In Robert and Anne Drew’s documentary, Life and Death of a Dynasty, there is a captivating scene. India’s 1962 elections are round the corner. Nehru is asked why he was not campaigning in his own constituency. Wasn’t he afraid of losing? His four-decade-long political life, replies Nehru, was an open book and if his own constituency was unsatisfied with it, it should elect his opponent. Given the rise of the Akali Dal, his party needed him more in Punjab, so he was going there to campaign. “Main aapke sarhadi subey mein aaj phir aayaa hoon, lekin main aaj aapse bijli aur paani ki baat karne aayaa hoon (I have once again come to your border province, but I will talk today about electricity and water),” says Nehru. The camera then zooms in on the faces of the farmers who had gathered to hear him. In a way that only pictures, not words, can capture, their eyes show unmistakable love and gratitude. It almost did not seem to matter what Nehru said, though water and electricity were central to farming. They are so grateful Nehruji came to their village.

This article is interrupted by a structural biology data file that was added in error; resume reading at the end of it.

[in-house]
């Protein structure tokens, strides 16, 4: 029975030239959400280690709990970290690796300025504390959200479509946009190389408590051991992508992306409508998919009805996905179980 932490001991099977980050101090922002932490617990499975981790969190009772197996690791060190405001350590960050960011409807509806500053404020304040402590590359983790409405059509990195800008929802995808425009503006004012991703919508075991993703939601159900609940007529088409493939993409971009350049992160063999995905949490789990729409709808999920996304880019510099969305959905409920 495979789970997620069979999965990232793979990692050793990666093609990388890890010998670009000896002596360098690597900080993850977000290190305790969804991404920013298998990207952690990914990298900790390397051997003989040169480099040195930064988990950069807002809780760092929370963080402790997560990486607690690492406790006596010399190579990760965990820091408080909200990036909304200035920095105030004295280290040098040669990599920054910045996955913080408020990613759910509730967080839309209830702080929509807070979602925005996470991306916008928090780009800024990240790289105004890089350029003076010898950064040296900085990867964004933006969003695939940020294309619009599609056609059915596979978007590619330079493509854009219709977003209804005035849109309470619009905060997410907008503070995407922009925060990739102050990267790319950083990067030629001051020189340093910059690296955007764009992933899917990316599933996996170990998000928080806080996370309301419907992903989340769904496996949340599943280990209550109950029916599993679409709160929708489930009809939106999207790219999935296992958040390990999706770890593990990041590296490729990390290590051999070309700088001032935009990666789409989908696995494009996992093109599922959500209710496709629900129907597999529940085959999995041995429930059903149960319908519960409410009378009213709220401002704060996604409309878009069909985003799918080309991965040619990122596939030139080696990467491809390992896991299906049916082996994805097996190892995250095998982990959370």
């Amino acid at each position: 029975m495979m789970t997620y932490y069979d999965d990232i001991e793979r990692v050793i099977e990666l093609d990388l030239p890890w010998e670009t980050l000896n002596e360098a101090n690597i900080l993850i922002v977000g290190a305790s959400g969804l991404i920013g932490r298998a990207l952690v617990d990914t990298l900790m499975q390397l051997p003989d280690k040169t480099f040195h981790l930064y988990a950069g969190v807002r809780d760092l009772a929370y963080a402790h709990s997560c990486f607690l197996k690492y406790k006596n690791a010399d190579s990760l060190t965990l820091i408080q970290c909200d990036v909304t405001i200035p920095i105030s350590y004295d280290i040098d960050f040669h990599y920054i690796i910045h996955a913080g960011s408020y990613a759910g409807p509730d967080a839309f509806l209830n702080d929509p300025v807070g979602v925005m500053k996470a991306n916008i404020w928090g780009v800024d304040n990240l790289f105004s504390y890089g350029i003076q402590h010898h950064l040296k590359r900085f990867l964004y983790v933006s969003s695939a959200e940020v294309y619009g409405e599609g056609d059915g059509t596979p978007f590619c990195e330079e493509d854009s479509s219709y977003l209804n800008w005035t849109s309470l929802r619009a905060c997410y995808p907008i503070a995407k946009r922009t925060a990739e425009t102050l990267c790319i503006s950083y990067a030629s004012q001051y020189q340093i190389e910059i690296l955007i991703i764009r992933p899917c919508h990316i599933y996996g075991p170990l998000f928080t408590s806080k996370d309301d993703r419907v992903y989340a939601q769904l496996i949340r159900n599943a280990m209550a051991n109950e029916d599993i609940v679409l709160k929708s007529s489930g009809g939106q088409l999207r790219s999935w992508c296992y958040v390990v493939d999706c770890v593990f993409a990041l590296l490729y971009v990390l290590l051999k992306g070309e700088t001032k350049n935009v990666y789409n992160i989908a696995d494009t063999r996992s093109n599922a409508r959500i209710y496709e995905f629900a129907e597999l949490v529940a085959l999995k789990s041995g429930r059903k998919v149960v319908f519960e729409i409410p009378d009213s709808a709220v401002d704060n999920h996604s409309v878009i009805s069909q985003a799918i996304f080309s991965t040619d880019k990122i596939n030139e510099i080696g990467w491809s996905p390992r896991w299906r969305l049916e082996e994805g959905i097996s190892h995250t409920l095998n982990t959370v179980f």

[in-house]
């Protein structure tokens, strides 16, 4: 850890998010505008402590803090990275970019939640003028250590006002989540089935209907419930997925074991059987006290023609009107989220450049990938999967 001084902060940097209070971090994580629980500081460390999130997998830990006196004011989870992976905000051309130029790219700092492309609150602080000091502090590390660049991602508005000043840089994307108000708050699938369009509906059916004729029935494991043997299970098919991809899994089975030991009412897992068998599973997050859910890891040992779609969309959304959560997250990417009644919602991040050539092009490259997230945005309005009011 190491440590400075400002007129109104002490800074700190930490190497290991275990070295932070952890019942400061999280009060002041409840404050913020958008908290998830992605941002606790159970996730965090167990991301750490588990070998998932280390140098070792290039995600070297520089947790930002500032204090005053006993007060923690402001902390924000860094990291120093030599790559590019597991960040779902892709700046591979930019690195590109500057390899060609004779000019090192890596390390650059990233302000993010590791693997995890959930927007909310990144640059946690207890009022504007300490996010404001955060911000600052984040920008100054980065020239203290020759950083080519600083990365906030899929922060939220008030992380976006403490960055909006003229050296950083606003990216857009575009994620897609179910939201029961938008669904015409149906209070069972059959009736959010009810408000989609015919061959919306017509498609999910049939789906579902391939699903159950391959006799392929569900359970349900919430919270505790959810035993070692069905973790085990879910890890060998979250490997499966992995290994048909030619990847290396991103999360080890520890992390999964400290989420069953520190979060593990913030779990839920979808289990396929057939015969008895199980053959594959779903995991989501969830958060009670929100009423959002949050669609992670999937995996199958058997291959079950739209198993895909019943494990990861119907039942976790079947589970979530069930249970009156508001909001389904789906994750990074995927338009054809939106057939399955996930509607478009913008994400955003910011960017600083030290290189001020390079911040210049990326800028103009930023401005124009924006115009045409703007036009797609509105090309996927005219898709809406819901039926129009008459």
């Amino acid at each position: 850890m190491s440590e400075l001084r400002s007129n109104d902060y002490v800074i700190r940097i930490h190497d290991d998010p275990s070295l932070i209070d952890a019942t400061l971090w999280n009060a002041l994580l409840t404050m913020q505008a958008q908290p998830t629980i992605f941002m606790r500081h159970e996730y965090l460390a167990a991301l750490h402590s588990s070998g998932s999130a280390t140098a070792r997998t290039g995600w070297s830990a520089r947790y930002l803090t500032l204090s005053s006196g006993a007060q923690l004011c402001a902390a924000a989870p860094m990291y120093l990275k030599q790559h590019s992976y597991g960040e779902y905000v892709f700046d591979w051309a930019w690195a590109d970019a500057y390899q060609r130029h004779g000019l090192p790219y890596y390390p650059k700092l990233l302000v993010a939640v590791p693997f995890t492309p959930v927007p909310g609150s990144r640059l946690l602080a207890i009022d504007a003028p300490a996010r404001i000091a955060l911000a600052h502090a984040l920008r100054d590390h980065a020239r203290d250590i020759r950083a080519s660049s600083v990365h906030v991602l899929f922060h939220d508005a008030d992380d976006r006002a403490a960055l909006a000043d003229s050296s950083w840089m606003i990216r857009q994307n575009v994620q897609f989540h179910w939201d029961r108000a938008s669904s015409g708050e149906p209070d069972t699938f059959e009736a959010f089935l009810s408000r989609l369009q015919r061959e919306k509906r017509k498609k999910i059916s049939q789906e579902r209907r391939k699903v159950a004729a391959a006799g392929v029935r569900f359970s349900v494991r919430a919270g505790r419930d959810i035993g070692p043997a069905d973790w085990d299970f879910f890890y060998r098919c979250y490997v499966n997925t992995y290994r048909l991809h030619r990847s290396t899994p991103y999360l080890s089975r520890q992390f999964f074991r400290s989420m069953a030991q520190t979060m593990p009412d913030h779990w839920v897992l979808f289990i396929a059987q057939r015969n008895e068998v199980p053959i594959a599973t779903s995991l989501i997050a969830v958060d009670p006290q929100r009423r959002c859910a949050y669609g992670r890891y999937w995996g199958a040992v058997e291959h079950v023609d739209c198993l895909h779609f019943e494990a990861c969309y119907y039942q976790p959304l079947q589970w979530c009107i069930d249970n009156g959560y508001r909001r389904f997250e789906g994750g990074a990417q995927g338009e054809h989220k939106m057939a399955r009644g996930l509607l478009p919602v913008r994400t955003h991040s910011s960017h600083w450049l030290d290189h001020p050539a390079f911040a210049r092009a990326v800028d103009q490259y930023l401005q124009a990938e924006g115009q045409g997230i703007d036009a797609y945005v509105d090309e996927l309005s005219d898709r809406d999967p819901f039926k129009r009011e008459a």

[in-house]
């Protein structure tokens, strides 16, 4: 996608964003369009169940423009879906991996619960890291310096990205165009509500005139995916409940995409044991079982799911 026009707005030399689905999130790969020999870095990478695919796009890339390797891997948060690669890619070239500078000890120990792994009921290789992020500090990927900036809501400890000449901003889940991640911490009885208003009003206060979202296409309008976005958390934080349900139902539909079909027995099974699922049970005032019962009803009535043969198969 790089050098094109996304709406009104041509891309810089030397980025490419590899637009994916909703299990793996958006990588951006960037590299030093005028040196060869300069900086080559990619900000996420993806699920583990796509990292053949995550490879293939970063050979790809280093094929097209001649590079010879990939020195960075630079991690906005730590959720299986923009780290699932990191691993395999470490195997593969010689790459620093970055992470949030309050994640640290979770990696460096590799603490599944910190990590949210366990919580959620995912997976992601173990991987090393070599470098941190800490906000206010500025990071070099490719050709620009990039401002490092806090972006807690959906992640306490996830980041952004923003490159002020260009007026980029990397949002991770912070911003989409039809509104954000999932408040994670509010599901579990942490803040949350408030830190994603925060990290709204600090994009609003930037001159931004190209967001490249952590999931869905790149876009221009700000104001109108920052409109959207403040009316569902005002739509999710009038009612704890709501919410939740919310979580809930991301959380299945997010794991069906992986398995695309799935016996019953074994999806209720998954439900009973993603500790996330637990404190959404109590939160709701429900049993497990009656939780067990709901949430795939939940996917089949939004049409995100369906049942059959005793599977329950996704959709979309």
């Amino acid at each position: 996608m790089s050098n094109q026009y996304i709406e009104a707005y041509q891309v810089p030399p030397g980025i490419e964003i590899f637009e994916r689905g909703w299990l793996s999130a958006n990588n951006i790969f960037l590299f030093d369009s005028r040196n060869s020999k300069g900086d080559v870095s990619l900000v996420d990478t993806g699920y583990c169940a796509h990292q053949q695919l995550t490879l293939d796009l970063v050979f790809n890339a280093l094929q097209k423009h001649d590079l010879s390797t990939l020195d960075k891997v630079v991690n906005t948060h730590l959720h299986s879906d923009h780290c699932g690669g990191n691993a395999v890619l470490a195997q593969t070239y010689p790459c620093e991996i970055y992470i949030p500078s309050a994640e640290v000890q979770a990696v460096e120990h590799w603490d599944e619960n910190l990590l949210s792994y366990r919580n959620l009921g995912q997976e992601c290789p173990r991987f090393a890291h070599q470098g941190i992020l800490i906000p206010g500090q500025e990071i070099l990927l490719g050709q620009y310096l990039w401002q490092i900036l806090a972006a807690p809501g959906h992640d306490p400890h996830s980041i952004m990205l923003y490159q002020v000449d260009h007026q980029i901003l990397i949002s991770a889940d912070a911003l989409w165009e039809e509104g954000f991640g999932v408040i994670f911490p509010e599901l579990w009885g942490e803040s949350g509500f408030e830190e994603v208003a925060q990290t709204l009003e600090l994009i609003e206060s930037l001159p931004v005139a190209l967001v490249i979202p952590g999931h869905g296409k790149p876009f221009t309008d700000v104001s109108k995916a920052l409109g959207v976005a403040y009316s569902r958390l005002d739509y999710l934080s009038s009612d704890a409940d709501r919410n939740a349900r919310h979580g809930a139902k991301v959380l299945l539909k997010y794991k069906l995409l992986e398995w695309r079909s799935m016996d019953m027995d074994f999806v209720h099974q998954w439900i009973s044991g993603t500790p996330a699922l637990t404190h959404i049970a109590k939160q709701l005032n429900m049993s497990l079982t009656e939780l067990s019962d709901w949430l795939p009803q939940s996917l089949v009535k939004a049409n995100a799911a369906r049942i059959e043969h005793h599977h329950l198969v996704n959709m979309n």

Eyewitness stories about how India’s masses, rural and urban, adored Nehru are simply too many to recount. Nehru used to say that Delhi stifled him and mass contact was a source of invigoration. He would often leave Delhi to be with the masses. That he had a patrician background and, unlike Gandhi, never displayed religiosity made him a truly unlikely figure to receive mass adulation. But the 10-12 years he spent in jail during the freedom movement and an untiring effort to connect with the masses convinced millions that he could be their arch representative.